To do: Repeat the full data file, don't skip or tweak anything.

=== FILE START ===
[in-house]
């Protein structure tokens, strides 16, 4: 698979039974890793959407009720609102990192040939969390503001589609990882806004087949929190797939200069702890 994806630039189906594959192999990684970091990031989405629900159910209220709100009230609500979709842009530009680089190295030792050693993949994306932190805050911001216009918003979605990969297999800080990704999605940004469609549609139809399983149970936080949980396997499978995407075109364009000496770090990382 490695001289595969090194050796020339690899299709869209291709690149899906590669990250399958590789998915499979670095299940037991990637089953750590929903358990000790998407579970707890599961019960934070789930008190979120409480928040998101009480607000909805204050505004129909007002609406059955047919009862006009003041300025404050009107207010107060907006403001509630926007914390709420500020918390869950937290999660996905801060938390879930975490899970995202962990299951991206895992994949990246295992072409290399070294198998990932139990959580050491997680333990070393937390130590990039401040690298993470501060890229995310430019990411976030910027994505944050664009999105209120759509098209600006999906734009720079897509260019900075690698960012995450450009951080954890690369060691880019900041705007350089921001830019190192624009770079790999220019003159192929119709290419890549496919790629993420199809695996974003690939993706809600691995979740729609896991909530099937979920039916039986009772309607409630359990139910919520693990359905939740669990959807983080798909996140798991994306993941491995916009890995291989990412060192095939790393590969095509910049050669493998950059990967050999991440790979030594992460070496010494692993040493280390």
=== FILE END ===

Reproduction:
[in-house]
């Protein structure tokens, strides 16, 4: 698979039974890793959407009720609102990192040939969390503001589609990882806004087949929190797939200069702890 994806630039189906594959192999990684970091990031989405629900159910209220709100009230609500979709842009530009680089190295030792050693993949994306932190805050911001216009918003979605990969297999800080990704999605940004469609549609139809399983149970936080949980396997499978995407075109364009000496770090990382 490695001289595969090194050796020339690899299709869209291709690149899906590669990250399958590789998915499979670095299940037991990637089953750590929903358990000790998407579970707890599961019960934070789930008190979120409480928040998101009480607000909805204050505004129909007002609406059955047919009862006009003041300025404050009107207010107060907006403001509630926007914390709420500020918390869950937290999660996905801060938390879930975490899970995202962990299951991206895992994949990246295992072409290399070294198998990932139990959580050491997680333990070393937390130590990039401040690298993470501060890229995310430019990411976030910027994505944050664009999105209120759509098209600006999906734009720079897509260019900075690698960012995450450009951080954890690369060691880019900041705007350089921001830019190192624009770079790999220019003159192929119709290419890549496919790629993420199809695996974003690939993706809600691995979740729609896991909530099937979920039916039986009772309607409630359990139910919520693990359905939740669990959807983080798909996140798991994306993941491995916009890995291989990412060192095939790393590969095509910049050669493998950059990967050999991440790979030594992460070496010494692993040493280390």